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Michael Wilkinson: Canadian Pentecostalism

 

Michael Wilkinson, ed., Canadian Pentecostalism: Transition and Transformation (Montreal and Kingston: McGill-Queen’s University Press, 2009), 308 pages, ISBN 978077355.

Canada is probably not the first place that comes to mind when we speak of Pentecostalism. One of the most significant transformations in twentieth-century Christianity, the emergence and development of Pentecostalism is typically more closely related to the history of the United States. Even in its global proportions, Africa, Asia, and Latin America may come to mind before one thinks of Pentecostalism in Canada. Michael Wilkinson’s book shows us that we have been misinformed. Canadian Pentecostalism provides the first comprehensive overview of Pentecostalism in Canada.

The book is a collection of essays from thirteen scholars, most of them Canadian, and all of them intimately familiar with the subject matter. The collection begins with the editor’s introduction, properly entitled “Pentecostalism in Canada.” The reader learns about the official history of Pentecostals in Canada since 1911 and the variety of denominations that characterize the Pentecostal landscape in the northern part of the North American continent. Wilkinson introduces the reader to the fundamental questions to which the book attends: How did Pentecostals emerge and develop in Canada? What are the particularities of Pentecostalism in Canada? And how did the Pentecostal movement become institutionalized and globalized? The book is organized around these questions into three areas: the origins and development of Pentecostalism in Canada, aspects of the Canadian experience of Pentecostalism, and the institutionalization and globalization of Pentecostalism.

In the first part, Michael Di Giacomo, Thomas A. Robinson, Peter Althouse, and Randall Holm seek to uncover the origins of Pentecostalism in Canada as well as to overcome the historiographical bias that has shifted too much attention to the United States. Giacomo addresses the early British influences on Pentecostals in Canada, Robinson examines Oneness Pentecostalism, Althouse explores the social dimension of Pentecostal eschatology, and Holm looks at the peculiarities of Canadian Pentecostal spirituality.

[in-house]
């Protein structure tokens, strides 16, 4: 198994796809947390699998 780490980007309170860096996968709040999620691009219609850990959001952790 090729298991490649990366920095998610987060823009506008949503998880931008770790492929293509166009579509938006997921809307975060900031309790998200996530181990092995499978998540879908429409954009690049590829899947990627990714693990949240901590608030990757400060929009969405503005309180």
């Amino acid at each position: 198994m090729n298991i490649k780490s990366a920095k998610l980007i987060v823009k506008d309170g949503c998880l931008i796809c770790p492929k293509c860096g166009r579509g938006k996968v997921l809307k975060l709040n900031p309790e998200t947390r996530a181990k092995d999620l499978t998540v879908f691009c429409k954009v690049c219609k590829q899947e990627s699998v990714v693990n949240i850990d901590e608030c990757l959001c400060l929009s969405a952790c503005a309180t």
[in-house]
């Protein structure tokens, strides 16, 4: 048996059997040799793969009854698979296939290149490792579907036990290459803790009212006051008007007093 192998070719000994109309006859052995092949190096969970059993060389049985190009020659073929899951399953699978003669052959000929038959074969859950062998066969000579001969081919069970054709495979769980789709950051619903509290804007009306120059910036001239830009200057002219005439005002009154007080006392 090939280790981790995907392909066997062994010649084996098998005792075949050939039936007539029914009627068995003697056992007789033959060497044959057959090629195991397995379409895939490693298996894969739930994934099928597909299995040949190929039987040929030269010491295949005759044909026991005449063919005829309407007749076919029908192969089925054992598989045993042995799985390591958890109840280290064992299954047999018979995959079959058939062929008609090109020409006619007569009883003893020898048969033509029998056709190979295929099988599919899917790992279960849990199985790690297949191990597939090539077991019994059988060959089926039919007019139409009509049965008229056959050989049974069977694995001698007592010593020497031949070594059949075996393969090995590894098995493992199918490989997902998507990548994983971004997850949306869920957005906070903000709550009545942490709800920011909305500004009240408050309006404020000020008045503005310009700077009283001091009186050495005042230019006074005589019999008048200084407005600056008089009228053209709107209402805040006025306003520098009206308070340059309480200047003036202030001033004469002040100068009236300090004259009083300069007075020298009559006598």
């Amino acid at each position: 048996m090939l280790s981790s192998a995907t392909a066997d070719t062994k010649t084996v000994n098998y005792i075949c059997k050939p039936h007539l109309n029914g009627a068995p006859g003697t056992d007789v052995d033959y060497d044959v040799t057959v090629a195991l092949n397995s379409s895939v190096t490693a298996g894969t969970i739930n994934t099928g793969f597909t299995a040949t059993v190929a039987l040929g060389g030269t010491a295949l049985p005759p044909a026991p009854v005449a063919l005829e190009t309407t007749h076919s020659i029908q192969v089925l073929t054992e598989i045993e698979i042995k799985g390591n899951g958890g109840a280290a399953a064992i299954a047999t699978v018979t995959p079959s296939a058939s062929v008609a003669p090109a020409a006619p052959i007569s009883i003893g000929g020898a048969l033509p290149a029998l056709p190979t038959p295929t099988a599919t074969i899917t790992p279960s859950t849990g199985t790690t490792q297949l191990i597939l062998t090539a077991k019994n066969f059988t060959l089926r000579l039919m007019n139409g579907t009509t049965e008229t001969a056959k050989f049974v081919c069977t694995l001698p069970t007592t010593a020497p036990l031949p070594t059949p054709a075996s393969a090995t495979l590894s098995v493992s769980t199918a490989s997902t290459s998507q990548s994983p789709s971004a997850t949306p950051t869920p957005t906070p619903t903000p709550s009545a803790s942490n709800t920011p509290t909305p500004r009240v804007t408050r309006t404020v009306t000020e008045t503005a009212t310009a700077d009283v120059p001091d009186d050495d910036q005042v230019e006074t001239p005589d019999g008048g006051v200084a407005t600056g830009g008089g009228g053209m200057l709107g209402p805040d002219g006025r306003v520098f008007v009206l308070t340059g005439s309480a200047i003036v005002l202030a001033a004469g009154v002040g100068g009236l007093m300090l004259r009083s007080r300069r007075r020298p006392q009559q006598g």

The second part deals with the development of Pentecostalism in education, theology, mission, and gender relations. Bruce Guenther explores the distinctive beliefs of Pentecostals and its pedagogical influences in Canada. Martin Mittelstadt looks at the distinctive Pentecostal reading of the Bible from the perspective of Luke-Acts. Robert Burkinshaw describes the early developments of mission work by Pentecostals in British Columbia, and Pamela Holmes considers the interactions of gender, institutions, and Pentecostal spirituality.

Michael Wilkinson

The final part contains essays by David Reed, who offers a case study on the role of charisma in the Anglican Communion, Donald Swenson, who gives an account of the charismatic movement in the Roman Catholic Church in Canada, Stephen Hunt, who seeks to situate the so-called Toronto Blessing in the context of global society, Michael Wilkinson, who examines the reverse flow of globalization in the Canadian context, and Peter Beyer, who evaluates the global and local factors necessary for situating Pentecostalism in Canada.

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Category: Church History, Winter 2010

About the Author: Wolfgang Vondey, Ph.D. (Marquette University) and M.Div. (Church of God Theological Seminary), is Reader in Contemporary Christianity and Pentecostal Studies at the University of Birmingham, UK. He is an ordained minister with the Church of God (Cleveland, TN). His research focuses on ecclesiology, pneumatology, theological method, and the intersection of theology and science.

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